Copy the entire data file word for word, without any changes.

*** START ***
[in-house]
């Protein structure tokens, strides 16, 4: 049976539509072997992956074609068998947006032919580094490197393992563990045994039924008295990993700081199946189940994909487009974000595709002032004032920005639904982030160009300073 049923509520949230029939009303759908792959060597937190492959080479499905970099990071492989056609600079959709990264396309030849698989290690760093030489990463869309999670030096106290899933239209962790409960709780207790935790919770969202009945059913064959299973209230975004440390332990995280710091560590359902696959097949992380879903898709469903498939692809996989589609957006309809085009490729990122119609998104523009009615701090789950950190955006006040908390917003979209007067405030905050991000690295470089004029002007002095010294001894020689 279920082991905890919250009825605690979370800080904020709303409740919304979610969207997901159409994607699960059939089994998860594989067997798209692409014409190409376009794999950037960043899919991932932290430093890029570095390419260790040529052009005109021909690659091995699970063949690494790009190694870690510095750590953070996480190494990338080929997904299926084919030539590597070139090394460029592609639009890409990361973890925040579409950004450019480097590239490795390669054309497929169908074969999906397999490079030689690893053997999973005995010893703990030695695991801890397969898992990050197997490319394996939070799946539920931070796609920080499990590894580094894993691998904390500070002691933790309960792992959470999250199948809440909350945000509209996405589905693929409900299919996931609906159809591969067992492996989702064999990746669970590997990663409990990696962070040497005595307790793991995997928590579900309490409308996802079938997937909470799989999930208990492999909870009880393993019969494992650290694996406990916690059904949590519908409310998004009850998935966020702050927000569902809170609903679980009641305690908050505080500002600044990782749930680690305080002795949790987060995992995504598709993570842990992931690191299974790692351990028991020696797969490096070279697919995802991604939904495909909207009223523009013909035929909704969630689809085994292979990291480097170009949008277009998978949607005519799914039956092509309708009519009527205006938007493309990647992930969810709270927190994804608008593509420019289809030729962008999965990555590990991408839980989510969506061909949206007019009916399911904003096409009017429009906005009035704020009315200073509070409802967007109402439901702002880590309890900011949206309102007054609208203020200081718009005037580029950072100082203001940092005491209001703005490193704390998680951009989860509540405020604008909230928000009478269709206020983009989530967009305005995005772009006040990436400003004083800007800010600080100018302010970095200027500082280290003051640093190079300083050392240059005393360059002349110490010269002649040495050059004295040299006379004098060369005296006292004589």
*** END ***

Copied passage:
[in-house]
């Protein structure tokens, strides 16, 4: 049976539509072997992956074609068998947006032919580094490197393992563990045994039924008295990993700081199946189940994909487009974000595709002032004032920005639904982030160009300073 049923509520949230029939009303759908792959060597937190492959080479499905970099990071492989056609600079959709990264396309030849698989290690760093030489990463869309999670030096106290899933239209962790409960709780207790935790919770969202009945059913064959299973209230975004440390332990995280710091560590359902696959097949992380879903898709469903498939692809996989589609957006309809085009490729990122119609998104523009009615701090789950950190955006006040908390917003979209007067405030905050991000690295470089004029002007002095010294001894020689 279920082991905890919250009825605690979370800080904020709303409740919304979610969207997901159409994607699960059939089994998860594989067997798209692409014409190409376009794999950037960043899919991932932290430093890029570095390419260790040529052009005109021909690659091995699970063949690494790009190694870690510095750590953070996480190494990338080929997904299926084919030539590597070139090394460029592609639009890409990361973890925040579409950004450019480097590239490795390669054309497929169908074969999906397999490079030689690893053997999973005995010893703990030695695991801890397969898992990050197997490319394996939070799946539920931070796609920080499990590894580094894993691998904390500070002691933790309960792992959470999250199948809440909350945000509209996405589905693929409900299919996931609906159809591969067992492996989702064999990746669970590997990663409990990696962070040497005595307790793991995997928590579900309490409308996802079938997937909470799989999930208990492999909870009880393993019969494992650290694996406990916690059904949590519908409310998004009850998935966020702050927000569902809170609903679980009641305690908050505080500002600044990782749930680690305080002795949790987060995992995504598709993570842990992931690191299974790692351990028991020696797969490096070279697919995802991604939904495909909207009223523009013909035929909704969630689809085994292979990291480097170009949008277009998978949607005519799914039956092509309708009519009527205006938007493309990647992930969810709270927190994804608008593509420019289809030729962008999965990555590990991408839980989510969506061909949206007019009916399911904003096409009017429009906005009035704020009315200073509070409802967007109402439901702002880590309890900011949206309102007054609208203020200081718009005037580029950072100082203001940092005491209001703005490193704390998680951009989860509540405020604008909230928000009478269709206020983009989530967009305005995005772009006040990436400003004083800007800010600080100018302010970095200027500082280290003051640093190079300083050392240059005393360059002349110490010269002649040495050059004295040299006379004098060369005296006292004589």